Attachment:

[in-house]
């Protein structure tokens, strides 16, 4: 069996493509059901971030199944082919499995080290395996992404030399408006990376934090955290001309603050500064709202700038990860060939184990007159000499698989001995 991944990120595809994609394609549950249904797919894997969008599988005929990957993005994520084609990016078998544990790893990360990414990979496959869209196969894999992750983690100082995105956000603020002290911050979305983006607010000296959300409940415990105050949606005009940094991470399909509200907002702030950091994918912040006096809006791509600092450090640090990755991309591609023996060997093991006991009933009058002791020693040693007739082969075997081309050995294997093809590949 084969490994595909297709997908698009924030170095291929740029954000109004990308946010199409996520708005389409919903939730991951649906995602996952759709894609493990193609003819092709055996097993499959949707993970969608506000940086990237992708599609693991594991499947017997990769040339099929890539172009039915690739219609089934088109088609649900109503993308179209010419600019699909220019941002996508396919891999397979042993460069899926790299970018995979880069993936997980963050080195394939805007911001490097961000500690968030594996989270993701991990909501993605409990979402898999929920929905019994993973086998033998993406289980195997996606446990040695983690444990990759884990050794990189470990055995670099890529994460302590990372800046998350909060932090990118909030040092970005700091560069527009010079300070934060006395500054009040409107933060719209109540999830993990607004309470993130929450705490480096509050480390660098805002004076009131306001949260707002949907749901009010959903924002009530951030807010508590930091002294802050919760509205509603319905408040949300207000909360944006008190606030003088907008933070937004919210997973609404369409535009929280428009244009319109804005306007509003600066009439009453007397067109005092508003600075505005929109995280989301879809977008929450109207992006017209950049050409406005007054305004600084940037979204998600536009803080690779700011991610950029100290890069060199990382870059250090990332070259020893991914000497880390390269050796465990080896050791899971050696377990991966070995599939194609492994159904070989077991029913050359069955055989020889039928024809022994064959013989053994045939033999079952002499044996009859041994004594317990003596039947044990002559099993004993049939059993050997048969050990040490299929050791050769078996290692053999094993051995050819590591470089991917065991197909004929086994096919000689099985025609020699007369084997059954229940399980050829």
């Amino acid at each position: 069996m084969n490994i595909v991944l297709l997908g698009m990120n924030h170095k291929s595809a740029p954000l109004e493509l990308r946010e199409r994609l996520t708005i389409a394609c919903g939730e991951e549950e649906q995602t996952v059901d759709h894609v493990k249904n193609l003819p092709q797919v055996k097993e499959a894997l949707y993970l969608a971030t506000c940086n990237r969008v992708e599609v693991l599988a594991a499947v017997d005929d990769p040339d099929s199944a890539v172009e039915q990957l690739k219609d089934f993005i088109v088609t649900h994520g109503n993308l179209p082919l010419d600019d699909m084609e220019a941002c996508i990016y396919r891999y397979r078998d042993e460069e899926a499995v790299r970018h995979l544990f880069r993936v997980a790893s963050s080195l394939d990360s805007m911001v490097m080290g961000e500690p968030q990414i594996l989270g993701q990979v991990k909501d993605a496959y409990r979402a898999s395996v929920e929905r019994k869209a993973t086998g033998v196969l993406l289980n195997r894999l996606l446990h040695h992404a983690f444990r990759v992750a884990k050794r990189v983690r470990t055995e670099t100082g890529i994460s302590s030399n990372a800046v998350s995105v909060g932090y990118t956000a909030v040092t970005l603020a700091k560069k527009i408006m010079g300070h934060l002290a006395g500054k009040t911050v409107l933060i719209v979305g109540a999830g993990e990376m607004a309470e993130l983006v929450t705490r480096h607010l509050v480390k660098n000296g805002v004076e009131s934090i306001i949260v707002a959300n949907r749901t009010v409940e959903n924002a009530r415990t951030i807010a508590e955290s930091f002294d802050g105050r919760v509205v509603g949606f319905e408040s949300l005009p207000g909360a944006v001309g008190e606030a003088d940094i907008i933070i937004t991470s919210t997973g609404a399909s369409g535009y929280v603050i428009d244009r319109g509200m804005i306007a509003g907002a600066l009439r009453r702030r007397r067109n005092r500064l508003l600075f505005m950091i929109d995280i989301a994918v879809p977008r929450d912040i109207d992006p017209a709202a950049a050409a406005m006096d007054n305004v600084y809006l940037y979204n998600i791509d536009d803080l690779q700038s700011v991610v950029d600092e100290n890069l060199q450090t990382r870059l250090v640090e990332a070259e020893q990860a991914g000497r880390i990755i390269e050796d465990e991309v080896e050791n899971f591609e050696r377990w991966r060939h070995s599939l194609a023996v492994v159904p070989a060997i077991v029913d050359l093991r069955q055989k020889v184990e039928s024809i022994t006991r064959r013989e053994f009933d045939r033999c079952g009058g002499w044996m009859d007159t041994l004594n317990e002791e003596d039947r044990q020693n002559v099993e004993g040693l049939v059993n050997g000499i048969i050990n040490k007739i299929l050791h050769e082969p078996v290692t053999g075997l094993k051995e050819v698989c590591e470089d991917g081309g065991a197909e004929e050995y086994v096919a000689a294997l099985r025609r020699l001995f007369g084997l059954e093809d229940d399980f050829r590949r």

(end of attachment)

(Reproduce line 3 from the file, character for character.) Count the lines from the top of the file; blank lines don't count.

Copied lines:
């Amino acid at each position: 069996m084969n490994i595909v991944l297709l997908g698009m990120n924030h170095k291929s595809a740029p954000l109004e493509l990308r946010e199409r994609l996520t708005i389409a394609c919903g939730e991951e549950e649906q995602t996952v059901d759709h894609v493990k249904n193609l003819p092709q797919v055996k097993e499959a894997l949707y993970l969608a971030t506000c940086n990237r969008v992708e599609v693991l599988a594991a499947v017997d005929d990769p040339d099929s199944a890539v172009e039915q990957l690739k219609d089934f993005i088109v088609t649900h994520g109503n993308l179209p082919l010419d600019d699909m084609e220019a941002c996508i990016y396919r891999y397979r078998d042993e460069e899926a499995v790299r970018h995979l544990f880069r993936v997980a790893s963050s080195l394939d990360s805007m911001v490097m080290g961000e500690p968030q990414i594996l989270g993701q990979v991990k909501d993605a496959y409990r979402a898999s395996v929920e929905r019994k869209a993973t086998g033998v196969l993406l289980n195997r894999l996606l446990h040695h992404a983690f444990r990759v992750a884990k050794r990189v983690r470990t055995e670099t100082g890529i994460s302590s030399n990372a800046v998350s995105v909060g932090y990118t956000a909030v040092t970005l603020a700091k560069k527009i408006m010079g300070h934060l002290a006395g500054k009040t911050v409107l933060i719209v979305g109540a999830g993990e990376m607004a309470e993130l983006v929450t705490r480096h607010l509050v480390k660098n000296g805002v004076e009131s934090i306001i949260v707002a959300n949907r749901t009010v409940e959903n924002a009530r415990t951030i807010a508590e955290s930091f002294d802050g105050r919760v509205v509603g949606f319905e408040s949300l005009p207000g909360a944006v001309g008190e606030a003088d940094i907008i933070i937004t991470s919210t997973g609404a399909s369409g535009y929280v603050i428009d244009r319109g509200m804005i306007a509003g907002a600066l009439r009453r702030r007397r067109n005092r500064l508003l600075f505005m950091i929109d995280i989301a994918v879809p977008r929450d912040i109207d992006p017209a709202a950049a050409a406005m006096d007054n305004v600084y809006l940037y979204n998600i791509d536009d803080l690779q700038s700011v991610v950029d600092e100290n890069l060199q450090t990382r870059l250090v640090e990332a070259e020893q990860a991914g000497r880390i990755i390269e050796d465990e991309v080896e050791n899971f591609e050696r377990w991966r060939h070995s599939l194609a023996v492994v159904p070989a060997i077991v029913d050359l093991r069955q055989k020889v184990e039928s024809i022994t006991r064959r013989e053994f009933d045939r033999c079952g009058g002499w044996m009859d007159t041994l004594n317990e002791e003596d039947r044990q020693n002559v099993e004993g040693l049939v059993n050997g000499i048969i050990n040490k007739i299929l050791h050769e082969p078996v290692t053999g075997l094993k051995e050819v698989c590591e470089d991917g081309g065991a197909e004929e050995y086994v096919a000689a294997l099985r025609r020699l001995f007369g084997l059954e093809d229940d399980f050829r590949r």